Every summer, millions of Americans enjoy baseball, summer camps and vacation plans. But for the nation's political junkies, every fourth summer is filled with guessing games about the vice presidential nomination.
While the guessing games are fun, it's more accurate to look at the fundamentals facing the candidate and what he hopes to achieve.
In the case of Mitt Romney, he is in a much better place than John McCain was four years ago. McCain was trailing badly in the polls and likely to lose unless he swung for the fences and hoped for a home run. That led him to make a risky pick and elevate Alaska Gov. Sarah Palin to national prominence.
Romney, however, is currently ahead in the Rasmussen Reports daily Presidential Tracking Poll and a slight favorite to win in November. He doesn't need to swing for the fences; he needs to avoid making a foolish mistake.
Additionally, the Romney campaign wants the election to be all about President Obama and his record on the economy. Just 33 percent now give the president good or excellent marks for handling the economy. That's down 8 points from 41 percent just over a month ago. It's no coincidence that declining ratings for the president coincide with declining consumer confidence and poor jobs reports. Romney doesn't want those economic realities drowned out by a controversial vice presidential pick.
That means the ideal nominee for the Republican challenger is someone who looks capable of becoming president if needed but is bland enough not to distract attention from either Romney or the president's record.
Political pros will endlessly analyze the process Romney follows for clues as to how he might govern if elected. So far, the process appears to reflect what you expect from public perceptions of the candidate -- buttoned-up and methodical. But more important than the process of selecting the nominee will be the way the choice is rolled out to the public.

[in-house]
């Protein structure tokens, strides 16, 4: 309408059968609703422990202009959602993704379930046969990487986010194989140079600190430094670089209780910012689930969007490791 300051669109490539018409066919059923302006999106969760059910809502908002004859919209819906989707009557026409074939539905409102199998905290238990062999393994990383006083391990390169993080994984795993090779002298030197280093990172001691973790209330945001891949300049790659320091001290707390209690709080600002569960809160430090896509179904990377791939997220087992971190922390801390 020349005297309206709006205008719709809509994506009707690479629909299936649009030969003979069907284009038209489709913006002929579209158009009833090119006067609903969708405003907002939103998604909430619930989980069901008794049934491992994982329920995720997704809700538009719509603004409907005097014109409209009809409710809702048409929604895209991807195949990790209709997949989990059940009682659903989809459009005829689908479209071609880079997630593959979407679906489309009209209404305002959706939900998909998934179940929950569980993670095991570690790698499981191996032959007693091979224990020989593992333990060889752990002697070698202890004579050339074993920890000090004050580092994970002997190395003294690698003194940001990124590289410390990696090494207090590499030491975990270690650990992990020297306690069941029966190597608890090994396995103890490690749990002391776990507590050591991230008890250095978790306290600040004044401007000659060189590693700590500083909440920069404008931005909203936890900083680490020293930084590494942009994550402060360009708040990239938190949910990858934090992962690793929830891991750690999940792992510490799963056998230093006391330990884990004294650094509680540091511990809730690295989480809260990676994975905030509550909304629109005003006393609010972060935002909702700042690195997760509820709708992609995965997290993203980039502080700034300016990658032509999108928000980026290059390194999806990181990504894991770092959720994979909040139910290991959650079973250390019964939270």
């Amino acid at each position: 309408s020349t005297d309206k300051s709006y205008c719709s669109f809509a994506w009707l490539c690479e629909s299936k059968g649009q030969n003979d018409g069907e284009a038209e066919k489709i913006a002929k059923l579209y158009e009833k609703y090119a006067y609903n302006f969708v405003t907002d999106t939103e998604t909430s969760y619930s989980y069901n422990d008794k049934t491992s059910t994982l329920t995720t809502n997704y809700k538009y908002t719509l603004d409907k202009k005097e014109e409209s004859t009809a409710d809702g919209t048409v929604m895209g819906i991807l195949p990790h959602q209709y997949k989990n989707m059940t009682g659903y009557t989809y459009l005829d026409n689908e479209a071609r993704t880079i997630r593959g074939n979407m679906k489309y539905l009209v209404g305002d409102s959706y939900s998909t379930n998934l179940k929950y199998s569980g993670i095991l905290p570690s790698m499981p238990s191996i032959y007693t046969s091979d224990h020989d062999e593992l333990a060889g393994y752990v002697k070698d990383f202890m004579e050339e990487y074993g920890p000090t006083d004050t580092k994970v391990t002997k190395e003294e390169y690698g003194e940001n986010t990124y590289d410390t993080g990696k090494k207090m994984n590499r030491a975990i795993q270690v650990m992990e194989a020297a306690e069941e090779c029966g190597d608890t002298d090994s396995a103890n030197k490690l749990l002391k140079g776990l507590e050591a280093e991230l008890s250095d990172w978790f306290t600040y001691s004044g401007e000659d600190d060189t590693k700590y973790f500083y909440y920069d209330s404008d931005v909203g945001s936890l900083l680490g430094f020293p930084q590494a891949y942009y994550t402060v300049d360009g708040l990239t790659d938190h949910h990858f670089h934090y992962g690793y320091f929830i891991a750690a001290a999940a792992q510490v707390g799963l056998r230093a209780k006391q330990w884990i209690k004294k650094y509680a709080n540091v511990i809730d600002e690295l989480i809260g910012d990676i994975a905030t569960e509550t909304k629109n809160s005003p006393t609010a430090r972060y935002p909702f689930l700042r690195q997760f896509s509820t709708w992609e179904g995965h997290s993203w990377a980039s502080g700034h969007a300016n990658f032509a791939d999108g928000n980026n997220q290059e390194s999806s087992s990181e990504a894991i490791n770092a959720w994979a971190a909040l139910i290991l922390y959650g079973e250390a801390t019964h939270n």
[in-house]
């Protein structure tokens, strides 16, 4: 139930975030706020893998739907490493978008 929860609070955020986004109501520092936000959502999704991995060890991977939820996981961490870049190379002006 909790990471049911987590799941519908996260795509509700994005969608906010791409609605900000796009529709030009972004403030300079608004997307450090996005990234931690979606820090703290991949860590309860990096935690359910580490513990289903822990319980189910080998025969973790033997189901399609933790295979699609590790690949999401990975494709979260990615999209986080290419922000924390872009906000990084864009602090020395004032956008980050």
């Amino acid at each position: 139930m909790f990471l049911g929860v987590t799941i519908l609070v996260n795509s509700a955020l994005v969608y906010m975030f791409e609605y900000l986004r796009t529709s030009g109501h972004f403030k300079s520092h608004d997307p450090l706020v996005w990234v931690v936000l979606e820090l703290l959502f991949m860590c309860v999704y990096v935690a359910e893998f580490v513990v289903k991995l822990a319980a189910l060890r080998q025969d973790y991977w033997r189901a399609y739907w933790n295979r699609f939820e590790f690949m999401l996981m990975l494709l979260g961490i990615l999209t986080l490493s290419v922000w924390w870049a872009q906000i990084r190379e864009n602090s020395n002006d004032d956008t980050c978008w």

At that moment, all eyes will be on the newly famous nominee. More than likely, most Americans will learn all they know about the new name on the ticket during the week the candidate is introduced.
Consider, for example, Sen. Rob Portman from Ohio. Many see him as the frontrunner in Romney's veepstakes. He looks solid, has been reasonably well vetted in public and comes from a key swing state. His biggest negative is having served in the Bush administration, but every candidate has drawbacks -- and that's more manageable than some others.
Still, the way Portman is introduced to the public will matter more than his resume. Half the nation's likely voters (47 percent) have absolutely no opinion one way or the other on Portman. They don't know who he is. Another 43 percent have only soft opinions. They're not sure they know who he is. Just 11 percent currently have strong views one way or the other.
That means, if Portman is selected, nine out of 10 Americans will have their opinions shaped after the nominee is picked. Portman, by the way, is the rule, not the exception. Some other prospective nominees are even less well known than he is.
So enjoy the summer guessing games for now. But discount most of the political analysis until you see how Romney's choice survives his or her introduction to the nation.